PICTURES & VIDEO: F-35B starts critical tests in comeback attempt

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With the beginning of at-sea trials for the Lockheed Martin F-35B, the short take-off and vertical landing (STOVL) variant had entered the most critical phase in a year-long campaign to overcome probation and be spared cancellation.

For the next two to six weeks, two F-35B flight test aircraft will attempt to prove the proposed successor to the McDonnell Douglas AV-8B Harrier II can operate aboard the US Marine Corps' relatively small amphibious carriers.

No signs of trouble were apparent in a video released by the US Naval Air Systems Command of aircraft BF-2's first landing on the USS Wasp on 3 October. The aircraft was landed by pilot Lt Col Fred Schenk.

lockheed martin f-35b jsf carrier landing, us navy
lockheed martin f-35b jsf carrier landing, us navy
lockheed martin f-35b jsf carrier landing, us navy

 © US Navy

But programme officials will continue to scrutinise every detail of the F-35B's performance at sea in the coming weeks.

The Marines expect to learn that at least some adaptations are necessary in the shift from the Harrier II, which has an empty weight of 6,340kg (13,977lb), to the minimum 13,600kg of the F-35B.

"There's no doubt in my mind we will learn things," said Lt Gen Terry Robling, the USMC's deputy commandant for aviation.

The programme, however, can afford few unpleasant surprises, as US budget pressures have made any programme facing cost and schedule challenges vulnerable.

As the most technically ambitious variant of the type, the F-35B has been a frequent source of the issues that have delayed the overall programme by at least five years.

In 2004, programme officials extended the development of all three variants by two years to redesign the F-35B, which was overweight by more than 1,400kg.

Last year, the F-35B faced its biggest problem yet, with flight tests slowed by five design problems in the propulsion system and durability tests halted after a bulkhead cracked.

Around the same time, the UK converted planned orders for 138 F-35Bs to the large-deck carrier-based F-35C variant.

Even the USMC scaled back its acquisition plans earlier this year, agreeing to buy 80 F-35Cs instead of some STOVL variants.

These issues left the F-35B programme on probation, with remaining commitments from the Marines to buy 340 and the Italian navy to order 62.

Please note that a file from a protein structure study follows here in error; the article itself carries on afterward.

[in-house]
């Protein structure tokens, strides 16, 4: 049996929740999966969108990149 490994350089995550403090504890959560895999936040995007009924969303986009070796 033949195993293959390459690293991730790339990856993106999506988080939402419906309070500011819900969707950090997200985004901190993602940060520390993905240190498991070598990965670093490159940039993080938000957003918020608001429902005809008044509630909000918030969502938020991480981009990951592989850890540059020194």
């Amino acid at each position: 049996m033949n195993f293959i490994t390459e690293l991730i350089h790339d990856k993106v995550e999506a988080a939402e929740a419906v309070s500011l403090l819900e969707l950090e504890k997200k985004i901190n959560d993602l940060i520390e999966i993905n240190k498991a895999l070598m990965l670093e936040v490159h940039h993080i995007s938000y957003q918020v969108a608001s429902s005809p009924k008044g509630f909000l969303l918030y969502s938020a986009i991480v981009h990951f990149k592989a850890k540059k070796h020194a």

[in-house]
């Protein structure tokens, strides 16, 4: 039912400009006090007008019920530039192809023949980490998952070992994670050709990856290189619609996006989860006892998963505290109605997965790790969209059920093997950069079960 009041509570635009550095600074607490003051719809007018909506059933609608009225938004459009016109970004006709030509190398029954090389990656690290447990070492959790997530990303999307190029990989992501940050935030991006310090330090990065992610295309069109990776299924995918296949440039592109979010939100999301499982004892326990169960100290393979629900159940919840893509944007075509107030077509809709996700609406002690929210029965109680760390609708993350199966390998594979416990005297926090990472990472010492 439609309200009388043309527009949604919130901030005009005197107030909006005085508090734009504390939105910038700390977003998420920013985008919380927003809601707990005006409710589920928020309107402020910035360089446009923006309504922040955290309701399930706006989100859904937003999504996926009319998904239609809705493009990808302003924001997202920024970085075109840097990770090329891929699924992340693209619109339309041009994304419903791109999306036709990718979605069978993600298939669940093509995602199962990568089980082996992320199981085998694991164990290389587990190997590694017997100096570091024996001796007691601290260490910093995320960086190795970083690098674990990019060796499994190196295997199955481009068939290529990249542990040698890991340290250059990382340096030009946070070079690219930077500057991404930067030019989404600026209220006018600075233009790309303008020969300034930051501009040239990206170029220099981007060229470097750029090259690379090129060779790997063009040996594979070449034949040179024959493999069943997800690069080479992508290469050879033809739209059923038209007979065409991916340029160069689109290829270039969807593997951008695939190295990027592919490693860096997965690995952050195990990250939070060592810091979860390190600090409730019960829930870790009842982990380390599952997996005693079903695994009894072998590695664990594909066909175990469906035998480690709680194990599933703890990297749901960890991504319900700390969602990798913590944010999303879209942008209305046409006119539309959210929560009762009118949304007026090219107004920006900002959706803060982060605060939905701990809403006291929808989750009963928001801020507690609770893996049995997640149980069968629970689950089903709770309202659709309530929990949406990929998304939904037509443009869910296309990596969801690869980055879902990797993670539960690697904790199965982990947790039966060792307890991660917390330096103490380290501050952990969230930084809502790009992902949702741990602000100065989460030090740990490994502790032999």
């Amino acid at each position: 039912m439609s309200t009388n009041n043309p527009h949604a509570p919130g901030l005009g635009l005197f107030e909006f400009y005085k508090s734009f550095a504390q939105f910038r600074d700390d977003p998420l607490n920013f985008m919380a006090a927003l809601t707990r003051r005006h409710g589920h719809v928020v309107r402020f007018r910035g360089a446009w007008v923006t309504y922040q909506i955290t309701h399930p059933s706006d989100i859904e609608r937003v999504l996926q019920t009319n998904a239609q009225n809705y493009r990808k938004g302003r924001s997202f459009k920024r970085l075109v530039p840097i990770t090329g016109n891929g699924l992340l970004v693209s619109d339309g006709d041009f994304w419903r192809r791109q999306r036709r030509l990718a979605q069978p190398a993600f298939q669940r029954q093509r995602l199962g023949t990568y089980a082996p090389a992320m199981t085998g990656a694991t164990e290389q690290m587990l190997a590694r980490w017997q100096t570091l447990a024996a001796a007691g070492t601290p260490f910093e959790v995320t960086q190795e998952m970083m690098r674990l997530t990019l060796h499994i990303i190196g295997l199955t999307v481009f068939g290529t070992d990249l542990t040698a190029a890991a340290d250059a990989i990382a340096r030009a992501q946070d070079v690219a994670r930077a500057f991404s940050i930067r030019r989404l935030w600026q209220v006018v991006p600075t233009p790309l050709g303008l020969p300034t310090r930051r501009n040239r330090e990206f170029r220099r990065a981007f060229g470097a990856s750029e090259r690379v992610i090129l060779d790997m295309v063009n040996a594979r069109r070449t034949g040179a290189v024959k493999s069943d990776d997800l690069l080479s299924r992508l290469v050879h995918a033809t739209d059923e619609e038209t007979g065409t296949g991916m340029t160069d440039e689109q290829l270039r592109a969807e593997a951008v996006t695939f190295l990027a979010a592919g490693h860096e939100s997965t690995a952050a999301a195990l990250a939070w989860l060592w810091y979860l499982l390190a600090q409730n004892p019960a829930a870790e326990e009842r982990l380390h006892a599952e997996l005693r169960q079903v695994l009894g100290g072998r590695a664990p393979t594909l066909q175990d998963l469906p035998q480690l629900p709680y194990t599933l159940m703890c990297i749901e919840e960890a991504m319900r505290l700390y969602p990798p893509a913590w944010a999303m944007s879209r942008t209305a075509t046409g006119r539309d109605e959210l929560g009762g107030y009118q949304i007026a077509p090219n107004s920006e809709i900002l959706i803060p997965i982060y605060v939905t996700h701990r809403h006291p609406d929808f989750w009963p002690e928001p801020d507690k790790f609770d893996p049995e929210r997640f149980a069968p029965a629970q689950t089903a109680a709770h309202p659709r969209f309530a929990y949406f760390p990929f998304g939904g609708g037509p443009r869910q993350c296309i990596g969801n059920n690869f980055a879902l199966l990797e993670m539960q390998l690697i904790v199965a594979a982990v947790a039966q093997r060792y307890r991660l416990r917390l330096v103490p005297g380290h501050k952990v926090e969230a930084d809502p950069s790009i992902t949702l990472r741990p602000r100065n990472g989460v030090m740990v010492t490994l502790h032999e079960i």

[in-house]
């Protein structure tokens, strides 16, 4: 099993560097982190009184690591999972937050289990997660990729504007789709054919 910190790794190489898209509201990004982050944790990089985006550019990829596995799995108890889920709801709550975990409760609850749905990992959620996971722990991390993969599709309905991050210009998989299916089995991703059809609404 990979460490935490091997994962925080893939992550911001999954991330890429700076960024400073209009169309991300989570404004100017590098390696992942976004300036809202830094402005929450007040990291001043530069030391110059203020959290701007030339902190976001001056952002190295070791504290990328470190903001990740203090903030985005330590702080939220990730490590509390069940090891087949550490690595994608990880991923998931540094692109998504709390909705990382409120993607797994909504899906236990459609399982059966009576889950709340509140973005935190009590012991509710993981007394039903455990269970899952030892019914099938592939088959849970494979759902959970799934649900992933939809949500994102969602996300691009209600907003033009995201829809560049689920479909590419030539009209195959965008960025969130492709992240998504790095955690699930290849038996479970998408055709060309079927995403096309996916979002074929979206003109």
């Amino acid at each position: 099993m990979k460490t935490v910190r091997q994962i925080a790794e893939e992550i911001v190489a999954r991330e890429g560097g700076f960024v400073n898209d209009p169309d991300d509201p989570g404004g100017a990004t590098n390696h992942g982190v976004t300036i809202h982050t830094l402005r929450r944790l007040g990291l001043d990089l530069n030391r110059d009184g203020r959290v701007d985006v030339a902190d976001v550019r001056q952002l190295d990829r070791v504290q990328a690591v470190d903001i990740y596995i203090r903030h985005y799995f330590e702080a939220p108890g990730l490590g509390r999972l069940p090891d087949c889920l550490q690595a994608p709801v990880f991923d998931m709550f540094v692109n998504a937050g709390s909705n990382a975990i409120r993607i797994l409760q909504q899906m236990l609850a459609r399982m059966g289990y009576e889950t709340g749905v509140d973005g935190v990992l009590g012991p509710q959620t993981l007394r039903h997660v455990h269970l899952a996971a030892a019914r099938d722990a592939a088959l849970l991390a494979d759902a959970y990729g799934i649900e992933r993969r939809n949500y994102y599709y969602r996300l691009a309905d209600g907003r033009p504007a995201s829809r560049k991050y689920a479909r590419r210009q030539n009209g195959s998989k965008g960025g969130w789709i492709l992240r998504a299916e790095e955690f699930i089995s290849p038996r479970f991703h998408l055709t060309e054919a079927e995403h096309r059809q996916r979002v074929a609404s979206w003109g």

In February, Robert Gates - then US secretary of defense - said the F-35B could be cancelled if any new problems are discovered.

Almost as suddenly, however, the F-35B programme started to recover. Temporary fixes allowed the F-35B's propulsion system to resume STOVL-mode flight tests.

The programme has amassed about 180 vertical landings so far this year, compared with 10 in 2011.

The cracked bulkhead has been patched up and redesigned and three of the five glitches in the propulsion system are already permanently fixed.

Of the remaining two issues, one fix is scheduled to be approved in December, and the last problem should be resolved in February 2012, Robling added.

Although the F-35 was grounded for 16 days in August, the electrical system at the root of the problem is common to all three variants.

Meanwhile, programme officials also appear to have resolved a 90.7kg performance shortfall in the vertical lift bring-back weight of the F-35B in hover while returning to a ship.

Engine manufacturer Pratt & Whitney has confirmed the solution includes raising the output of the propulsion system by about 100lb-thrust (0.4kN).

Programme officials still hope for more orders, and Spain is considered a potential buyer of the F-35B.

Meanwhile, Singapore - a security co-operation participant in the F-35 joint programme office - has launched studies aimed at considering the STOVL variant, said Gregg Pyers, lift fan programme director for UK-based Rolls-Royce.

The question remains whether the F-35B's progress to date will prove enough to satisfy a new regime, as the US Department of Defense enters a period of budgetary uncertainty.

Leon Panetta, who succeeded Gates in August, has not commented directly on the F-35's future, but the signs paint a gloomy picture for the development programme.

Last month, US Air Force leaders predicted that the F-35 production ramp-up could be further tweaked when the DoD releases its next six-year spending plan in February.

Moreover, the US Senate's powerful appropriations committee voted to freeze F-35 production through 2014.

In the next few weeks, the focus for the F-35B's supporters will be simply clearing the shipboard trials.

No matter what those tests reveal, it is clear the programme's future is still anybody's guess.

Even Robling is unsure. He said: "My guess is [Panetta] will continue it - if the budget will allow it."